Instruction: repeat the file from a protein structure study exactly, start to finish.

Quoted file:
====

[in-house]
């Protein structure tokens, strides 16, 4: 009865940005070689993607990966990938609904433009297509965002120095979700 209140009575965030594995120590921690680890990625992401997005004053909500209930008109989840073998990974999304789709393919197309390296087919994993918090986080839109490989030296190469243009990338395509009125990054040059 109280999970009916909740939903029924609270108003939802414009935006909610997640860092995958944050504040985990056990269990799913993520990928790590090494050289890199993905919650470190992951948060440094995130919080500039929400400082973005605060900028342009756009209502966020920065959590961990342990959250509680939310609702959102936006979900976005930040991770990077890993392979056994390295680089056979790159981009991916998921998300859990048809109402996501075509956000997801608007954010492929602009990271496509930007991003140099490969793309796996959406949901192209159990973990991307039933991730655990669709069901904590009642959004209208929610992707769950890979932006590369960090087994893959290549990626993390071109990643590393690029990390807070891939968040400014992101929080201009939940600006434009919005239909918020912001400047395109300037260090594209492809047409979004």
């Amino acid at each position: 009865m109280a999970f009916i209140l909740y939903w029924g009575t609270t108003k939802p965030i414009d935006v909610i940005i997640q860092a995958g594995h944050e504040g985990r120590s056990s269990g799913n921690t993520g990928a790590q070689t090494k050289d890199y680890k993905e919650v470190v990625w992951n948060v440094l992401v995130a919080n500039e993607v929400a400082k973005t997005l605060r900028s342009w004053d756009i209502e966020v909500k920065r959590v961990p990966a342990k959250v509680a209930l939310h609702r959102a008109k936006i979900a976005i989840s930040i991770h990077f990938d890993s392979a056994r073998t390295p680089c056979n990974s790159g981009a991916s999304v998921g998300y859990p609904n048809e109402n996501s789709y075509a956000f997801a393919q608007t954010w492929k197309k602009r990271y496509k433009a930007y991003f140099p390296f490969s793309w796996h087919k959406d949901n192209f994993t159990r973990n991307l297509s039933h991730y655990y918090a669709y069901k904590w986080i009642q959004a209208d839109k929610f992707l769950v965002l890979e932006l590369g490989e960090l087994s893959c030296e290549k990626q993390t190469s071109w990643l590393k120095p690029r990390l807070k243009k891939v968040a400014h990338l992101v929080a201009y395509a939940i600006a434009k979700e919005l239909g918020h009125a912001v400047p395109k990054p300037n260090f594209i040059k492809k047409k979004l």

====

[in-house]
């Protein structure tokens, strides 16, 4: 009865940005070689993607990966990938609904433009297509965002120095979700 209140009575965030594995120590921690680890990625992401997005004053909500209930008109989840073998990974999304789709393919197309390296087919994993918090986080839109490989030296190469243009990338395509009125990054040059 109280999970009916909740939903029924609270108003939802414009935006909610997640860092995958944050504040985990056990269990799913993520990928790590090494050289890199993905919650470190992951948060440094995130919080500039929400400082973005605060900028342009756009209502966020920065959590961990342990959250509680939310609702959102936006979900976005930040991770990077890993392979056994390295680089056979790159981009991916998921998300859990048809109402996501075509956000997801608007954010492929602009990271496509930007991003140099490969793309796996959406949901192209159990973990991307039933991730655990669709069901904590009642959004209208929610992707769950890979932006590369960090087994893959290549990626993390071109990643590393690029990390807070891939968040400014992101929080201009939940600006434009919005239909918020912001400047395109300037260090594209492809047409979004």
């Amino acid at each position: 009865m109280a999970f009916i209140l909740y939903w029924g009575t609270t108003k939802p965030i414009d935006v909610i940005i997640q860092a995958g594995h944050e504040g985990r120590s056990s269990g799913n921690t993520g990928a790590q070689t090494k050289d890199y680890k993905e919650v470190v990625w992951n948060v440094l992401v995130a919080n500039e993607v929400a400082k973005t997005l605060r900028s342009w004053d756009i209502e966020v909500k920065r959590v961990p990966a342990k959250v509680a209930l939310h609702r959102a008109k936006i979900a976005i989840s930040i991770h990077f990938d890993s392979a056994r073998t390295p680089c056979n990974s790159g981009a991916s999304v998921g998300y859990p609904n048809e109402n996501s789709y075509a956000f997801a393919q608007t954010w492929k197309k602009r990271y496509k433009a930007y991003f140099p390296f490969s793309w796996h087919k959406d949901n192209f994993t159990r973990n991307l297509s039933h991730y655990y918090a669709y069901k904590w986080i009642q959004a209208d839109k929610f992707l769950v965002l890979e932006l590369g490989e960090l087994s893959c030296e290549k990626q993390t190469s071109w990643l590393k120095p690029r990390l807070k243009k891939v968040a400014h990338l992101v929080a201009y395509a939940i600006a434009k979700e919005l239909g918020h009125a912001v400047p395109k990054p300037n260090f594209i040059k492809k047409k979004l």